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IEET > Security > Military > Vision > Bioculture > Contributors > Dick Pelletier

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Future of war: bioweapons, cyber-warfare, mind-control and more


Dick Pelletier
By Dick Pelletier
Ethical Technology

Posted: Nov 6, 2012

In The American Way of War, historian Russell Weigley describes a grinding strategy of destruction employed by the U.S. military over the last 150 years. To end the Civil War, Grant felt he had to destroy lee’s soldiers; in World War I, Pershing relentlessly bombarded and wore down Germany’s proud fighting machine; and the Army Air Corps pulverized major German and Japanese cities to win World War II.

These wars were not won by tactical or strategic brilliance but by the sheer weight of numbers; the awesome destructive power only a fully mobilized and highly industrialized democracy can bring to bear. In these conflicts, U.S. armies suffered and inflicted massive casualties. Our ability to both inflict and endure such casualties more effectively than could our adversaries ultimately resulted in victory.

    However, today we experience conflicts that includes warfare in which dominant military powers are confronted by a wide range of adversaries; from non-state radical ideologies (al Qaeda) to transnational criminal elements (Russian Mafia) to rogue states (N. Korea, Iran); all employing unconventional tactics.

    New technologies including drones and cyber weapons are changing the way we wage war, says former Deputy Secretary of State James Steinberg in this 5-minute video.

    In addition, some enemies are now acquiring bio-weapons. Defense expert Barry Kellman offers this scenario of a horrifying bioweapons attack: "A lone terrorist infects himself with a deadly disease that has been genetically altered for a slow infection process. He sneaks into a crowded city, infecting unsuspecting victims turning each one into carriers who would then infect others."

    This single enemy could infect 10 to 20 people, creating wave after wave of outbreaks, Kellman says. Experts predict the number of cases by the end of the fourth wave would be more than 3 million, with one third of the victims dying; a million deaths caused by a single terrorist act.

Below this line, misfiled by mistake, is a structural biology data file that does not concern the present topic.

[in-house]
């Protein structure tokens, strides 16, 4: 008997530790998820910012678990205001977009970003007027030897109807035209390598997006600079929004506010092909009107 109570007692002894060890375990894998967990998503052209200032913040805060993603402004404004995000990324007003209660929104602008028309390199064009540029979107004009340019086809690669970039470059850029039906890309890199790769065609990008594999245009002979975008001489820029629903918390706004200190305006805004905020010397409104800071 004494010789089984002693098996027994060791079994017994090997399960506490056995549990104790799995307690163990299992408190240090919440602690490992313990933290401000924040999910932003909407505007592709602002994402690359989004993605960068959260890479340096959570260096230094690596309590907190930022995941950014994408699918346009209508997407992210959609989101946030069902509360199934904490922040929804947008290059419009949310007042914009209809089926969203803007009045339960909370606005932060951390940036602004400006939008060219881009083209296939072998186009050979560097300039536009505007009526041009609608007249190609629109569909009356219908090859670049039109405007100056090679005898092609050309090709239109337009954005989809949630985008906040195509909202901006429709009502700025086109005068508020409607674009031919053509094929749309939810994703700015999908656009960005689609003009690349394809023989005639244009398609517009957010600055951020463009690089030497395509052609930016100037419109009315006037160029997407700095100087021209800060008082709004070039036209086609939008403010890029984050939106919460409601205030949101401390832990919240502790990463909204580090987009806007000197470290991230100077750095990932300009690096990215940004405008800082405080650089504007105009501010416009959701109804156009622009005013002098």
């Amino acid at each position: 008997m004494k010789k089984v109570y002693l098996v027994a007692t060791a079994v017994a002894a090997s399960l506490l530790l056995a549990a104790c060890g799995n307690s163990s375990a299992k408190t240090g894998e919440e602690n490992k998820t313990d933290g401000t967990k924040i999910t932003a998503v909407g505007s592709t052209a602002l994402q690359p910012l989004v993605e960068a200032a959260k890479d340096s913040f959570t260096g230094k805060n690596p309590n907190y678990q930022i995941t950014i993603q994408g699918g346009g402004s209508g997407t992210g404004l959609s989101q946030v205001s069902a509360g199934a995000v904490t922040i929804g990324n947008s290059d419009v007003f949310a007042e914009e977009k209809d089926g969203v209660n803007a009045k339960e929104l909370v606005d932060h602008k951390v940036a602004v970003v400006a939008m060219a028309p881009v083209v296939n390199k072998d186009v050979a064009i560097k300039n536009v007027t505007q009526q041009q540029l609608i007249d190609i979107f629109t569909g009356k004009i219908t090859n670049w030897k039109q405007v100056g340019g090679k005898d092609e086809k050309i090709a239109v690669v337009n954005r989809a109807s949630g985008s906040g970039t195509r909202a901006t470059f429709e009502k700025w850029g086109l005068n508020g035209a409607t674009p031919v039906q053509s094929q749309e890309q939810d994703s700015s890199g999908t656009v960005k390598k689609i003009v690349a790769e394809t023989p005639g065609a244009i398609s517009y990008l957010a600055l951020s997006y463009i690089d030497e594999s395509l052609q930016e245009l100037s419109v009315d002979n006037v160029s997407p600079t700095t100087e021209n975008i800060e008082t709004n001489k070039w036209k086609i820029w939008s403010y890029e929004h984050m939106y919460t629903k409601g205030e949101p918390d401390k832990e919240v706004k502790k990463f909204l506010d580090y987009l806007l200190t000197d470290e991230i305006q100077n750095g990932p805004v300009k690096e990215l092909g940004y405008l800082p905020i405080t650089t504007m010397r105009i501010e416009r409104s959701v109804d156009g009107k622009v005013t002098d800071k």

Aware of this danger, the Pentagon has directed scientists at its cutting-edge Defense Advanced Research Project Agency (DARPA) to find solutions. Here are some futuristic ideas being bandied about:

    Cyborg Insects: Deadly viruses delivered by cyborg insects may sound like science fiction, but if DARPA officials have their way, this may one day become reality. Researchers have already created moths and flying beetles with electronics built inside them that allow a handler to direct their actions. These robo-bugs will attack specific targets and could inject a lethal biotech disease into victims.

    Nanodust: Future neuroscience research could one day produce nanoparticles that can seep into the brain evoking confusion, while instilling a desire to become peaceful; thus rendering the enemy harmless. Wars of the future might be decided through manipulation of people's minds, concludes a report in this 9-minute video, which examines the benefits, risks, and ethics of tomorrow's futuristic war weapons.

    The report also suggests that these technologies could violate human rights through interference with thought processes, opening up the threat of indiscriminate killing. As Orwellian as all this might seem though, if it saves people from harm and death, a public more focused on improving health and extending lifespans, than guarding terrorists' or criminals' privacy, may find this idea acceptable.

    Nano Mind-Erasers: Global Village advocate Al Fin sees this concept one day becoming reality. Tiny bursts of nanodust would wipe sections of a person's brain clean without the victim ever noticing, creating an instant Alzheimer's condition. Neutralizing an enemy's memory could be more frightening than death.

    Here's a final thought in our article on the Future of War: As we move forward in the years ahead, health and longevity will be greatly extended, which could place a much higher value on human life.

    Living for hundreds of years could make human life the most valued commodity on Earth; and terrorists and criminals, also benefiting from these technologies, may be less likely to commit violent acts.

    Could these mind-invasive technologies actually spark the beginning of a peaceful 'global society?' Positive futurists believe that it's certainly possible! Comments welcome.


Dick Pelletier was a weekly columnist who wrote about future science and technologies for numerous publications. He passed away on July 22, 2014.
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COMMENTS


I don’t want to have to run Norton Antivirus on my brain.  :(





Law abiding citizens should not have to worry about their brain being attacked. At least, that’s the theory.

Could ‘Big Brother’ abuse this technology? Of course; that is why it is important that technologies like these do not advance without strict oversight.

Comments welcome.





“Law abiding citizens should not have to worry about their brain being attacked. At least, that’s the theory”


Yes, depends on which laws are abided by: just for random example laws formulated by Vlad Putin and or his newest defense minister might rightly or wrongly be suspect to some in Russia (what matters most is people not voted for or appointed yet unknown—those unknown, unseen. A mole such as Martin Bormann was as important as anyone else in the ‘40s).
However our brains are already hacked into by subliminal advertising- and when I raise the issue with a libertarian he starts spouting Friedman, von Mises, Hayek; plus other heavyweight neurology and Defense experts.